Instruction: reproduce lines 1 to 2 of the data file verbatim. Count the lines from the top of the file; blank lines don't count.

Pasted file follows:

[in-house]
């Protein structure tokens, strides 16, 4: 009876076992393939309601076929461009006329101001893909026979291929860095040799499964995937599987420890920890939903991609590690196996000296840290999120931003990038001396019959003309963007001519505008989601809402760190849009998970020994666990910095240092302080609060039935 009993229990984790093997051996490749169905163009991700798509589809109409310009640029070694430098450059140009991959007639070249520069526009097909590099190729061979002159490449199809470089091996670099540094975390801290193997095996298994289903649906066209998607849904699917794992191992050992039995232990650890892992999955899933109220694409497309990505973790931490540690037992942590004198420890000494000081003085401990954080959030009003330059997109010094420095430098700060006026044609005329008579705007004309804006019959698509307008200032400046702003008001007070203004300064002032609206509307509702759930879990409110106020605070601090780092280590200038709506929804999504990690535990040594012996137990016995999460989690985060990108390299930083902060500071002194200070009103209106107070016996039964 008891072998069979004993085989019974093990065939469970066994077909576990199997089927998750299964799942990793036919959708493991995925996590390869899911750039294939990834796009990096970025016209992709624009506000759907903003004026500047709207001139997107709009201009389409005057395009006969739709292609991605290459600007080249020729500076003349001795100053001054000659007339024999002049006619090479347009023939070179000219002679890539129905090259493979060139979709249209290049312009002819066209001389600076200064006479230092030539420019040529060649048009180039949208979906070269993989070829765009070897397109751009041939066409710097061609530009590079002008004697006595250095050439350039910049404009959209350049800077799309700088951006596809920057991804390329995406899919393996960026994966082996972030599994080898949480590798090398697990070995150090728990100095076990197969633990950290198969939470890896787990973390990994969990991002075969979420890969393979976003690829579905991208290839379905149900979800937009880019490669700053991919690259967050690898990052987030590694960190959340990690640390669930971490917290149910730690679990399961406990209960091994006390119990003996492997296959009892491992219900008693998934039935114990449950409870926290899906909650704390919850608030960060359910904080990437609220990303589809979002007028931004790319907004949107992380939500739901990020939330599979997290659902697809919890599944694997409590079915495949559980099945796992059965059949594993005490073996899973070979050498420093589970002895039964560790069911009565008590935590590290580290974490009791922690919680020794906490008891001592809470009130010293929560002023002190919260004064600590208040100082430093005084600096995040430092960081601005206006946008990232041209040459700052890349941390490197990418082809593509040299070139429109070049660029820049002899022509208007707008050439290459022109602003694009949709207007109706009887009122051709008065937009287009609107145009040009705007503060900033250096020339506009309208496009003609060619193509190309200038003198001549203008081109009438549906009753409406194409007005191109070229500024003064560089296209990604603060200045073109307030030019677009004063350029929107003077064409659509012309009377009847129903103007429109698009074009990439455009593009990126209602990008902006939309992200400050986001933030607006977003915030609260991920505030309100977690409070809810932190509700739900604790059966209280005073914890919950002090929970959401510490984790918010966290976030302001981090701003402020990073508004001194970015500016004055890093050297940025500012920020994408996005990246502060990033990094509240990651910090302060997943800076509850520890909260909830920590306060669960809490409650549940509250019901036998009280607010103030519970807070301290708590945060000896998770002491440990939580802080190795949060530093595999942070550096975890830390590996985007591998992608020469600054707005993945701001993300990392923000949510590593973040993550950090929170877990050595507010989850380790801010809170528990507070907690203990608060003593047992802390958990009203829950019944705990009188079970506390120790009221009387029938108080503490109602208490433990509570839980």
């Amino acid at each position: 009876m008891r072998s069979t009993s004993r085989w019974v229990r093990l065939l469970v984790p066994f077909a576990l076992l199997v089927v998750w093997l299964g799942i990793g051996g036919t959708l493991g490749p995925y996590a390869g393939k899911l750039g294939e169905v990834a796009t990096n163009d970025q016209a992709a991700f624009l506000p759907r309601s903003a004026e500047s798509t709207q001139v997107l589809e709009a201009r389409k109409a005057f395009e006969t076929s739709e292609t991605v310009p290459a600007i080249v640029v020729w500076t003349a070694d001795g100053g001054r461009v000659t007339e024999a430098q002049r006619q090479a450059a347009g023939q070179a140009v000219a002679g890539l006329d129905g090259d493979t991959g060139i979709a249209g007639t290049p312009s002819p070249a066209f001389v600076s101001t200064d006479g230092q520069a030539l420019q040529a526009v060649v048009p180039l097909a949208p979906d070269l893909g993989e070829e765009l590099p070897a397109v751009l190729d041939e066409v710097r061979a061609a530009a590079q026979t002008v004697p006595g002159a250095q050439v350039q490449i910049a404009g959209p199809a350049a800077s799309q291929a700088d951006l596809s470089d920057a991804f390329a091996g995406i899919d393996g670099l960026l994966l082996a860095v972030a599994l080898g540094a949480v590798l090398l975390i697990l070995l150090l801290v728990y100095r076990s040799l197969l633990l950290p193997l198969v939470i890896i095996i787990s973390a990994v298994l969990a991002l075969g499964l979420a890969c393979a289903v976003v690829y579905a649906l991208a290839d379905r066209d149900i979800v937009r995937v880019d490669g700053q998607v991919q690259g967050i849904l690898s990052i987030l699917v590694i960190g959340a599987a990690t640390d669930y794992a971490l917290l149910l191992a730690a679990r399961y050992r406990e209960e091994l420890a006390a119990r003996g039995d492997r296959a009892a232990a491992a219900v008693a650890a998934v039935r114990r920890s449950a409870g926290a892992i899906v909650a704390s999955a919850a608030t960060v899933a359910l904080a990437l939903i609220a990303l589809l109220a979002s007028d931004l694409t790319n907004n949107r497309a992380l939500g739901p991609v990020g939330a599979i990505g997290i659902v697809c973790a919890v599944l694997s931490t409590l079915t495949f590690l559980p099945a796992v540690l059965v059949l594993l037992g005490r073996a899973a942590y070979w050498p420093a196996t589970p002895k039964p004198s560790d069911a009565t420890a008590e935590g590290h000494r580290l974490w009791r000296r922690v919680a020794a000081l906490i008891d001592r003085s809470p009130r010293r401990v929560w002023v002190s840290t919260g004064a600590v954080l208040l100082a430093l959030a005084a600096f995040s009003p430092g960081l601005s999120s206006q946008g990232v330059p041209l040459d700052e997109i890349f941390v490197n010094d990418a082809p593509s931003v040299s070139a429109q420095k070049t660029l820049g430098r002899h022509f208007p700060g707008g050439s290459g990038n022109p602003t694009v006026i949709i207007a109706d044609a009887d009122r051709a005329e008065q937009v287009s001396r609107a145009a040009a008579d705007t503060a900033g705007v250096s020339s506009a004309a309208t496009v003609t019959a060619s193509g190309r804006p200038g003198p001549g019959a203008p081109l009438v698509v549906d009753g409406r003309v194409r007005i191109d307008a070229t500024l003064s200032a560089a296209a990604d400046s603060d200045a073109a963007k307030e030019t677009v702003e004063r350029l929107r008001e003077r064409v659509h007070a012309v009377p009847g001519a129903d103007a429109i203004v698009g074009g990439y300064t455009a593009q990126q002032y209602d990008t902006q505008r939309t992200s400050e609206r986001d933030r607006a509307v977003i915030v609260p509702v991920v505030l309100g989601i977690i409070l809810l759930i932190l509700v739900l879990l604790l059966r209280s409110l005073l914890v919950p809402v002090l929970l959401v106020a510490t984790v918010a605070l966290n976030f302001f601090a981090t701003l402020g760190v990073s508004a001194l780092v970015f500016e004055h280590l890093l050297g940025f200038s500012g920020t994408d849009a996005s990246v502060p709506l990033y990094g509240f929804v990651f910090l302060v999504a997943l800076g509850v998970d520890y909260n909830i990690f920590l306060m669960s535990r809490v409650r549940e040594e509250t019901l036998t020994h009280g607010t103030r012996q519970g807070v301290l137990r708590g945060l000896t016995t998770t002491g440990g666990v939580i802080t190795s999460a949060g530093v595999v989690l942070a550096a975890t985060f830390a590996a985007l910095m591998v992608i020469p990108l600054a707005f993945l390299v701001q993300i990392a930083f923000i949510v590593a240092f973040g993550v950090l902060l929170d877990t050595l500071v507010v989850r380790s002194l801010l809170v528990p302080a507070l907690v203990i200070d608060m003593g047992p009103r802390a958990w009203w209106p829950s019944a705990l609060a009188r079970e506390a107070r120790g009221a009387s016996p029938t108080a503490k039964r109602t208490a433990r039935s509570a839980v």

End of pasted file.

[in-house]
């Protein structure tokens, strides 16, 4: 009876076992393939309601076929461009006329101001893909026979291929860095040799499964995937599987420890920890939903991609590690196996000296840290999120931003990038001396019959003309963007001519505008989601809402760190849009998970020994666990910095240092302080609060039935 009993229990984790093997051996490749169905163009991700798509589809109409310009640029070694430098450059140009991959007639070249520069526009097909590099190729061979002159490449199809470089091996670099540094975390801290193997095996298994289903649906066209998607849904699917794992191992050992039995232990650890892992999955899933109220694409497309990505973790931490540690037992942590004198420890000494000081003085401990954080959030009003330059997109010094420095430098700060006026044609005329008579705007004309804006019959698509307008200032400046702003008001007070203004300064002032609206509307509702759930879990409110106020605070601090780092280590200038709506929804999504990690535990040594012996137990016995999460989690985060990108390299930083902060500071002194200070009103209106107070016996039964 008891072998069979004993085989019974093990065939469970066994077909576990199997089927998750299964799942990793036919959708493991995925996590390869899911750039294939990834796009990096970025016209992709624009506000759907903003004026500047709207001139997107709009201009389409005057395009006969739709292609991605290459600007080249020729500076003349001795100053001054000659007339024999002049006619090479347009023939070179000219002679890539129905090259493979060139979709249209290049312009002819066209001389600076200064006479230092030539420019040529060649048009180039949208979906070269993989070829765009070897397109751009041939066409710097061609530009590079002008004697006595250095050439350039910049404009959209350049800077799309700088951006596809920057991804390329995406899919393996960026994966082996972030599994080898949480590798090398697990070995150090728990100095076990197969633990950290198969939470890896787990973390990994969990991002075969979420890969393979976003690829579905991208290839379905149900979800937009880019490669700053991919690259967050690898990052987030590694960190959340990690640390669930971490917290149910730690679990399961406990209960091994006390119990003996492997296959009892491992219900008693998934039935114990449950409870926290899906909650704390919850608030960060359910904080990437609220990303589809979002007028931004790319907004949107992380939500739901990020939330599979997290659902697809919890599944694997409590079915495949559980099945796992059965059949594993005490073996899973070979050498420093589970002895039964560790069911009565008590935590590290580290974490009791922690919680020794906490008891001592809470009130010293929560002023002190919260004064600590208040100082430093005084600096995040430092960081601005206006946008990232041209040459700052890349941390490197990418082809593509040299070139429109070049660029820049002899022509208007707008050439290459022109602003694009949709207007109706009887009122051709008065937009287009609107145009040009705007503060900033250096020339506009309208496009003609060619193509190309200038003198001549203008081109009438549906009753409406194409007005191109070229500024003064560089296209990604603060200045073109307030030019677009004063350029929107003077064409659509012309009377009847129903103007429109698009074009990439455009593009990126209602990008902006939309992200400050986001933030607006977003915030609260991920505030309100977690409070809810932190509700739900604790059966209280005073914890919950002090929970959401510490984790918010966290976030302001981090701003402020990073508004001194970015500016004055890093050297940025500012920020994408996005990246502060990033990094509240990651910090302060997943800076509850520890909260909830920590306060669960809490409650549940509250019901036998009280607010103030519970807070301290708590945060000896998770002491440990939580802080190795949060530093595999942070550096975890830390590996985007591998992608020469600054707005993945701001993300990392923000949510590593973040993550950090929170877990050595507010989850380790801010809170528990507070907690203990608060003593047992802390958990009203829950019944705990009188079970506390120790009221009387029938108080503490109602208490433990509570839980």